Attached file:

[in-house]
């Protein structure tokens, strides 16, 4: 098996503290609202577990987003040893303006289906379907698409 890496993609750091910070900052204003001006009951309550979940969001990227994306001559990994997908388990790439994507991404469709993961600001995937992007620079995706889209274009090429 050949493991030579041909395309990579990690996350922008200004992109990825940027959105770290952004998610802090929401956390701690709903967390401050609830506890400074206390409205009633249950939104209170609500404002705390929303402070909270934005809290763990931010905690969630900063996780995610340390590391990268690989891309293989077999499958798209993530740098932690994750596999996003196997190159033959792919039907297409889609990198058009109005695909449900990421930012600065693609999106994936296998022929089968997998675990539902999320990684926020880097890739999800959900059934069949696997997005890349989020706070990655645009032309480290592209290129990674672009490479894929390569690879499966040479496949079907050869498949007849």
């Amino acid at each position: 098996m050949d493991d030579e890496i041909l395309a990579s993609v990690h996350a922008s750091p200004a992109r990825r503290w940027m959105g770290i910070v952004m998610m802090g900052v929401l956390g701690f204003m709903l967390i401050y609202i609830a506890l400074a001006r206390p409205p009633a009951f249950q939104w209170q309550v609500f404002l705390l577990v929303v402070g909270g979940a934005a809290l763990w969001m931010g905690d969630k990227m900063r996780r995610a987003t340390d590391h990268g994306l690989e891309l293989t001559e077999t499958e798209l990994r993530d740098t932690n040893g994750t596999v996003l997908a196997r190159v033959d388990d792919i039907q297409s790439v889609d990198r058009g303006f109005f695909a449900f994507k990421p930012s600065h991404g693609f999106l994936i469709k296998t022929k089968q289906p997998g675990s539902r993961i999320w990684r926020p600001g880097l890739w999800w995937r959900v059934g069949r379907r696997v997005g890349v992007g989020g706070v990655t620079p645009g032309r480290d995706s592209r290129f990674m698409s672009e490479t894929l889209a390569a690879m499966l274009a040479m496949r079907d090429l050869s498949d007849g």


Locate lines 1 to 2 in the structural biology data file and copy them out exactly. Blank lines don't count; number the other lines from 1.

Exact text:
[in-house]
């Protein structure tokens, strides 16, 4: 098996503290609202577990987003040893303006289906379907698409 890496993609750091910070900052204003001006009951309550979940969001990227994306001559990994997908388990790439994507991404469709993961600001995937992007620079995706889209274009090429 050949493991030579041909395309990579990690996350922008200004992109990825940027959105770290952004998610802090929401956390701690709903967390401050609830506890400074206390409205009633249950939104209170609500404002705390929303402070909270934005809290763990931010905690969630900063996780995610340390590391990268690989891309293989077999499958798209993530740098932690994750596999996003196997190159033959792919039907297409889609990198058009109005695909449900990421930012600065693609999106994936296998022929089968997998675990539902999320990684926020880097890739999800959900059934069949696997997005890349989020706070990655645009032309480290592209290129990674672009490479894929390569690879499966040479496949079907050869498949007849």